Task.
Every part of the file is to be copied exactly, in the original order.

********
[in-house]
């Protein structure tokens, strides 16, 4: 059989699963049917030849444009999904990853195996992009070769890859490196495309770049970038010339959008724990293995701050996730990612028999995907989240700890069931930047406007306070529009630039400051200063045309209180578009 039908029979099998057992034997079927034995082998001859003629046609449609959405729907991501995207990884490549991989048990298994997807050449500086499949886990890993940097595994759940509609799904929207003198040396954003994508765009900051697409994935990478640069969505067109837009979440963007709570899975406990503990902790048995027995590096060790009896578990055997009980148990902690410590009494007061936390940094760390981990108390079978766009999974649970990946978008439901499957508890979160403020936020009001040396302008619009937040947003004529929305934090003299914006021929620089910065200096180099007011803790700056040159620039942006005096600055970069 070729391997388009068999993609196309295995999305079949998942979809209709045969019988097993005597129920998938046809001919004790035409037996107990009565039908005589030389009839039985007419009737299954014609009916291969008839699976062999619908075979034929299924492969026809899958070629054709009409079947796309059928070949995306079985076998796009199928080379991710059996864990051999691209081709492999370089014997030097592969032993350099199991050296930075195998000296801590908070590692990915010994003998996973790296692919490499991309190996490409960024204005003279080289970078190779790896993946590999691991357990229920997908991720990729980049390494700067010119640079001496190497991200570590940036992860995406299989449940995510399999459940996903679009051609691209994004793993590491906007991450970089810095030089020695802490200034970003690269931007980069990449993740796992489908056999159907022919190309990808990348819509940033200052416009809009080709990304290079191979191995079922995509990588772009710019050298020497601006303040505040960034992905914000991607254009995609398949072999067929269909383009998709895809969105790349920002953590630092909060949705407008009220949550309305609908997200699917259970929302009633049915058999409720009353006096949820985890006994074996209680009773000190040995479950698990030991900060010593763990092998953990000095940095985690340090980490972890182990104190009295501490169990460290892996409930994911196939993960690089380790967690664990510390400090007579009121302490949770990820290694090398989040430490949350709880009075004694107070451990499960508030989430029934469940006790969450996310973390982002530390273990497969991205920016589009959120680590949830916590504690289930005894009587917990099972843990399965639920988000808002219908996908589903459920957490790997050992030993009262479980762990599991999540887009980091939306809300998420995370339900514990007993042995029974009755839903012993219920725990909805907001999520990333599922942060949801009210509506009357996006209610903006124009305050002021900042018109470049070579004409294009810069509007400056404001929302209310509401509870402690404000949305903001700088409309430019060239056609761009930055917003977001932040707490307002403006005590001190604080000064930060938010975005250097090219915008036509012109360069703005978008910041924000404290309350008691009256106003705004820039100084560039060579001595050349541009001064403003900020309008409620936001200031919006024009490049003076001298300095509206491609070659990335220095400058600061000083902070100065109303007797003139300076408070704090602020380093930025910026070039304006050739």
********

[in-house]
């Protein structure tokens, strides 16, 4: 059989699963049917030849444009999904990853195996992009070769890859490196495309770049970038010339959008724990293995701050996730990612028999995907989240700890069931930047406007306070529009630039400051200063045309209180578009 039908029979099998057992034997079927034995082998001859003629046609449609959405729907991501995207990884490549991989048990298994997807050449500086499949886990890993940097595994759940509609799904929207003198040396954003994508765009900051697409994935990478640069969505067109837009979440963007709570899975406990503990902790048995027995590096060790009896578990055997009980148990902690410590009494007061936390940094760390981990108390079978766009999974649970990946978008439901499957508890979160403020936020009001040396302008619009937040947003004529929305934090003299914006021929620089910065200096180099007011803790700056040159620039942006005096600055970069 070729391997388009068999993609196309295995999305079949998942979809209709045969019988097993005597129920998938046809001919004790035409037996107990009565039908005589030389009839039985007419009737299954014609009916291969008839699976062999619908075979034929299924492969026809899958070629054709009409079947796309059928070949995306079985076998796009199928080379991710059996864990051999691209081709492999370089014997030097592969032993350099199991050296930075195998000296801590908070590692990915010994003998996973790296692919490499991309190996490409960024204005003279080289970078190779790896993946590999691991357990229920997908991720990729980049390494700067010119640079001496190497991200570590940036992860995406299989449940995510399999459940996903679009051609691209994004793993590491906007991450970089810095030089020695802490200034970003690269931007980069990449993740796992489908056999159907022919190309990808990348819509940033200052416009809009080709990304290079191979191995079922995509990588772009710019050298020497601006303040505040960034992905914000991607254009995609398949072999067929269909383009998709895809969105790349920002953590630092909060949705407008009220949550309305609908997200699917259970929302009633049915058999409720009353006096949820985890006994074996209680009773000190040995479950698990030991900060010593763990092998953990000095940095985690340090980490972890182990104190009295501490169990460290892996409930994911196939993960690089380790967690664990510390400090007579009121302490949770990820290694090398989040430490949350709880009075004694107070451990499960508030989430029934469940006790969450996310973390982002530390273990497969991205920016589009959120680590949830916590504690289930005894009587917990099972843990399965639920988000808002219908996908589903459920957490790997050992030993009262479980762990599991999540887009980091939306809300998420995370339900514990007993042995029974009755839903012993219920725990909805907001999520990333599922942060949801009210509506009357996006209610903006124009305050002021900042018109470049070579004409294009810069509007400056404001929302209310509401509870402690404000949305903001700088409309430019060239056609761009930055917003977001932040707490307002403006005590001190604080000064930060938010975005250097090219915008036509012109360069703005978008910041924000404290309350008691009256106003705004820039100084560039060579001595050349541009001064403003900020309008409620936001200031919006024009490049003076001298300095509206491609070659990335220095400058600061000083902070100065109303007797003139300076408070704090602020380093930025910026070039304006050739």